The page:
In pictures: Changing face of Britain's canals

Britain's relationship with the canals of the Industrial Revolution has lasted for some 300 years. In that time they've moved from being vital trade routes to ignored and forgotten relics, but in the past few decades canals have enjoyed a resurgence. Now, in many cases, they're seen as great places to keep fit by, live near and take holidays on.

Image copyright Canal & River Trust
Image caption The first industrial canal, the Aire and Calder Navigation in West Yorkshire, was completed in about 1700 and canal-building boomed in the 18th Century. But the advent of the railways the following century started a long decline. The loading of boats on the Grand Union Canal, between London and Birmingham, was phased out in the 1930s.
Image copyright Canal & River Trust
Image caption By the mid-1940s many miles of canals were neglected and some stretches filled in or silted up. In 1946 the Inland Waterways Association was formed and began lobbying the authorities to maintain canals. Today, there is an "amazing amount of original infrastructure that still operates as designed", Nigel Crowe from the Canal and River Trust said. He said that this heritage is hard to match anywhere else in the world.
Image copyright Canal & River Trust
Image caption In the 1950s canals were viewed as relics of the past and roads were the future, as shown by this old canal bridge that passes over a filled-in canal, metres away from a newly laid road.
Image copyright Canal & River Trust
Image caption Just like your bath at home, many canals can be emptied by pulling the plug. This one from the Chirk Aqueduct on the Llangollen Canal, on the England-Wales Border, was photographed in 1954.
Image copyright Canal & River Trust
Image caption By 1980, like this stretch of the Macclesfield Canal, much of the network lay derelict. The entire canal system was built to suit horses, which pulled the boats attached by rope, with the curving bridges preventing the ropes from snagging on the brickwork. But horse power was no match for steam trains and, later, petrol engines.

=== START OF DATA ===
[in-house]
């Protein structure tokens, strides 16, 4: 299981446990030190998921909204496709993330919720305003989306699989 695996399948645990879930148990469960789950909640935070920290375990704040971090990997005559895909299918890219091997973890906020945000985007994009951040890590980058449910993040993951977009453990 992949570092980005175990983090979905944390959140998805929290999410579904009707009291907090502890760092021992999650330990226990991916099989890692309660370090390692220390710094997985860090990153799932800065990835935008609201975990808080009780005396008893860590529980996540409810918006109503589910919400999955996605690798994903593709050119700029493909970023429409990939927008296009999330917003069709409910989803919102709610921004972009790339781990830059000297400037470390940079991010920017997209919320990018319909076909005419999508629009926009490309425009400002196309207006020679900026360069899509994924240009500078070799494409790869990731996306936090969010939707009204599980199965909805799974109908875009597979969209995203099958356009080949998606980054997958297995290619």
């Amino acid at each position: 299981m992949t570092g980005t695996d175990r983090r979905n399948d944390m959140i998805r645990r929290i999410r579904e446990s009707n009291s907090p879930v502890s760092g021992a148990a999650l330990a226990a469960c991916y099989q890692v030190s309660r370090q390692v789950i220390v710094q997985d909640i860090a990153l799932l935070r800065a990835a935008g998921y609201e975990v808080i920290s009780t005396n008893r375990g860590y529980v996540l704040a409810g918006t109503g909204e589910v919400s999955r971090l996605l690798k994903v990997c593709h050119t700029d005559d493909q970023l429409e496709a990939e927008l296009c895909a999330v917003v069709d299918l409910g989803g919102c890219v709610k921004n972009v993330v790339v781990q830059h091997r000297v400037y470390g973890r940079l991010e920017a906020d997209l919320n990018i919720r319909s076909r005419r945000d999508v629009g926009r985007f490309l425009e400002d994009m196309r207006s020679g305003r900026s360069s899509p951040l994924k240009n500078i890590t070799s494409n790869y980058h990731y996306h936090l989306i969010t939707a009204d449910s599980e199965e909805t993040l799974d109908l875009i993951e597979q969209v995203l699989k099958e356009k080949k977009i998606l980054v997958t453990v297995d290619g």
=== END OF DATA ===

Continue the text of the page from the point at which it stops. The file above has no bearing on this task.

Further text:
Image copyright Inland Waterways Association
Image caption One of the regional canal boat art styles, "Knobstick Roses", originated in Cheshire and can be identified by its realistic style. Some of the most popular and "wonderfully elaborate" artwork was created in Victorian times. Boat painter David Kynaston told the new BBC documentary, Canals: The Making of a Nation, "it is sort of the icing on the cake".
Image copyright Canal & River Trust
Image caption Narrowboat rallies, like this one in Manchester in 1989, are less common now. "In the early days they were very much for demonstrating to improve canals, now they are more for public awareness", said canal enthusiast Steve Wood. Many footpaths were not open to the public till the mid-20th Century, Mr Crowe said, but thanks in part to these campaigners canals are now accessible by all.
Image copyright Harald Joergens
Image caption Birmingham is at the centre of Britain's canal network. Its past has informed the future, with an "interesting mix" of uses forming the 1990s restoration efforts, retired city planner Jim Quinn said. Business, leisure and housing are all based around Gas Street Basin in the city centre. This new attitude to urban canals can be seen across the country, from London to Coventry and Manchester.

Canals: The Making of a Nation is on BBC One at 19:30 BST on Friday

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